As a consequence of the advancement of the crypto ecosystem, several governments have started to work on different types of regulations such as compliance, tax and financial regulations, seeking to start regulating the crypto market.
In Latin America we can see how different countries such as El Salvador, Colombia and Mexico are at the forefront in regulatory matters related to sandbox, crowdfunding and crypto assets.
In the case of Europe, we can understand that there are regulations at the regional level, by the European Union through the regulations of the well-known Digital Finance Package and also some regulations at the domestic law level in countries such as Italy and Malta.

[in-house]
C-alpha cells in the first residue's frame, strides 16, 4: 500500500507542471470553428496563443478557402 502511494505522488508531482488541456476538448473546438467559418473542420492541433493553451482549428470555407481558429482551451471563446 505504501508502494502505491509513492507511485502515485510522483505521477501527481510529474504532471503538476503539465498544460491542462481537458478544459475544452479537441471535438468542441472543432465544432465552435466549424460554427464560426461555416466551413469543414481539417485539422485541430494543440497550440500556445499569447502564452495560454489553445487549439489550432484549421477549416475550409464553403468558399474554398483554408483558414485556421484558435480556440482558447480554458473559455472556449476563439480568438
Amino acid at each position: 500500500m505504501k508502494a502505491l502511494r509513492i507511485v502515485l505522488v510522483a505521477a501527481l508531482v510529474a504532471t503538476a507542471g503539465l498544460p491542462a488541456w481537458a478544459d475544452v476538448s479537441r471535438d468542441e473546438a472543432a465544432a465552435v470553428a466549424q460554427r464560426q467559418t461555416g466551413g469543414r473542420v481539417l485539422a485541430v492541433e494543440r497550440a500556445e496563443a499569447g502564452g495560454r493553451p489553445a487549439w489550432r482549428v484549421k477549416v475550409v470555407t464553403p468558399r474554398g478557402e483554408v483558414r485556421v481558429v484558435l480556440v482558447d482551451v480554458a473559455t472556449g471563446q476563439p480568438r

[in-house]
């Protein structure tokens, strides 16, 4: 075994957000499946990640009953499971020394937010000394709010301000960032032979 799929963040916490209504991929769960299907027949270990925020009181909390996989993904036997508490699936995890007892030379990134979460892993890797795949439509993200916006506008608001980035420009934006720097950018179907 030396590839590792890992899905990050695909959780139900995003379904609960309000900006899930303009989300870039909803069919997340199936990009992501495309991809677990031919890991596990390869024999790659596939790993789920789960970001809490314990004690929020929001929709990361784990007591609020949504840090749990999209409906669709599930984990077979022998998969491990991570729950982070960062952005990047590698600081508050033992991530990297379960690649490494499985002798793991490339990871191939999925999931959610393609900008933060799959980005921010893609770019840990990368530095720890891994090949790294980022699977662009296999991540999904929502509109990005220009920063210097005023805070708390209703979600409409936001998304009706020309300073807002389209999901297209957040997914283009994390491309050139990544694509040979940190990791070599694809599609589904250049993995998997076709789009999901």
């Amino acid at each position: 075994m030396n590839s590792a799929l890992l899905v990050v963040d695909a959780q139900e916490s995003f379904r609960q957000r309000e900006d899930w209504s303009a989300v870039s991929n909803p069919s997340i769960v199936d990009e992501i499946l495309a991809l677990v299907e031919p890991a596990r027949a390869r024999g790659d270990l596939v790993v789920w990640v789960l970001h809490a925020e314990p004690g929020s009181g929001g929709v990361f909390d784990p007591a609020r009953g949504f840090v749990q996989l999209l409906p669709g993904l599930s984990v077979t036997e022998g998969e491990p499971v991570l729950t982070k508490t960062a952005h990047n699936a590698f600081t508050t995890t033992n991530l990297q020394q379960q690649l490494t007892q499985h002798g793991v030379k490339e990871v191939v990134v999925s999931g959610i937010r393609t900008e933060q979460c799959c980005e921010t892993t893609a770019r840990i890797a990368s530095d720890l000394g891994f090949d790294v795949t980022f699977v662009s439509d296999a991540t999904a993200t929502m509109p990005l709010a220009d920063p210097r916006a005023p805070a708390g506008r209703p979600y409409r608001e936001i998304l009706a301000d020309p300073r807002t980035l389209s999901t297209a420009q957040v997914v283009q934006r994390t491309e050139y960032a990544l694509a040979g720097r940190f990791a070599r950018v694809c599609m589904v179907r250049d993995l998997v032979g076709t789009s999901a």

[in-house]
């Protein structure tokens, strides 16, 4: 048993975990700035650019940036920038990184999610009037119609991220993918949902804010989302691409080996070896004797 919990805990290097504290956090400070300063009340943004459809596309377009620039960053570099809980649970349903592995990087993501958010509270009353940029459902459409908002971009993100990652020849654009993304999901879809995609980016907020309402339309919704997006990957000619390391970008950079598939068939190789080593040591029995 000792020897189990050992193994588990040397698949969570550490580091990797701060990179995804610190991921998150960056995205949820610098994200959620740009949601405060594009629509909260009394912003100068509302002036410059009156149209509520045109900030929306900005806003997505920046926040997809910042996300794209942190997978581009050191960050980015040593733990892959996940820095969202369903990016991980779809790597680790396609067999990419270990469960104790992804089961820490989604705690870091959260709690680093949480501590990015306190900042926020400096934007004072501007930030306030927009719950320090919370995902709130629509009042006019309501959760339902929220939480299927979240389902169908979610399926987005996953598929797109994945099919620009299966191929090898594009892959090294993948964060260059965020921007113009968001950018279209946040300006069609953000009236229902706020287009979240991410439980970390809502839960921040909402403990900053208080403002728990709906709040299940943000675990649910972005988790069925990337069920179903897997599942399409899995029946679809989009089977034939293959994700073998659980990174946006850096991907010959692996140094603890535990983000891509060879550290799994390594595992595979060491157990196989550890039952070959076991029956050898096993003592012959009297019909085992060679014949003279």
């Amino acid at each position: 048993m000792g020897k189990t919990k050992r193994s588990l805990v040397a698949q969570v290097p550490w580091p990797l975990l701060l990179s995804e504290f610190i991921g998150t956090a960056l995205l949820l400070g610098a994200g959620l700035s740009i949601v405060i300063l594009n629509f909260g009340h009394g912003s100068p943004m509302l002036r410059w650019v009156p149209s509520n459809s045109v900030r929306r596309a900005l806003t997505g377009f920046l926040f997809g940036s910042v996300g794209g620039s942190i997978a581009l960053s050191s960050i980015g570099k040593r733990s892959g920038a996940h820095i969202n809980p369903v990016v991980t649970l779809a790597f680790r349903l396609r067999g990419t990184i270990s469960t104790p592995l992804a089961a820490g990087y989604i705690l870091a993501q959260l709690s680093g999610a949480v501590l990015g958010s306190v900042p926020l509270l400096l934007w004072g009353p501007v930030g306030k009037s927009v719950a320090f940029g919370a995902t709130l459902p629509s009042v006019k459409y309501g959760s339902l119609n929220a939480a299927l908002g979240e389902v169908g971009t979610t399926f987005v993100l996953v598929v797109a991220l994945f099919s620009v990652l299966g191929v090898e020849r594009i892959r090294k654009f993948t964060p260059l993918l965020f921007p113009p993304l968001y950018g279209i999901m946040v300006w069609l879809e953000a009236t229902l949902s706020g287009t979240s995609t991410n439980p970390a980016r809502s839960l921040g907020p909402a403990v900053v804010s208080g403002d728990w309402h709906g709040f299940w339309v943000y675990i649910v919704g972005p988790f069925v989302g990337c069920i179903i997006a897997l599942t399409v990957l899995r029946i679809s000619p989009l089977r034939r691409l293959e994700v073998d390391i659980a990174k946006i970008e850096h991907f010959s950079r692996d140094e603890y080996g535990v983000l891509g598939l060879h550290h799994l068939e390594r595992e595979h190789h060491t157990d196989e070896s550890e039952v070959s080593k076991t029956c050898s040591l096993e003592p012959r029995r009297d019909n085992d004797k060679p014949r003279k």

In the USA, almost 30 states already have regulations governing the scope and limitations of the use of blockchain technology and smart contracts.
Faced with the advance of the new crypto paradigm, through the scheme of decentralized finance or “DeFi”, which seeks a direct relationship between users without the need for third parties such as banks or the state itself to intervene, several countries have begun to seek to neutralize this model.
Countries such as the USA and China are some of those that have started the race for the issuance of centralized virtual currencies, such as the Digital Dollar and the Digital Yuan, and Europe is also working on the issuance of the Digital Euro.
Only time will show us how the crypto ecosystem will evolve and what will be the relationship adopted by the world powers.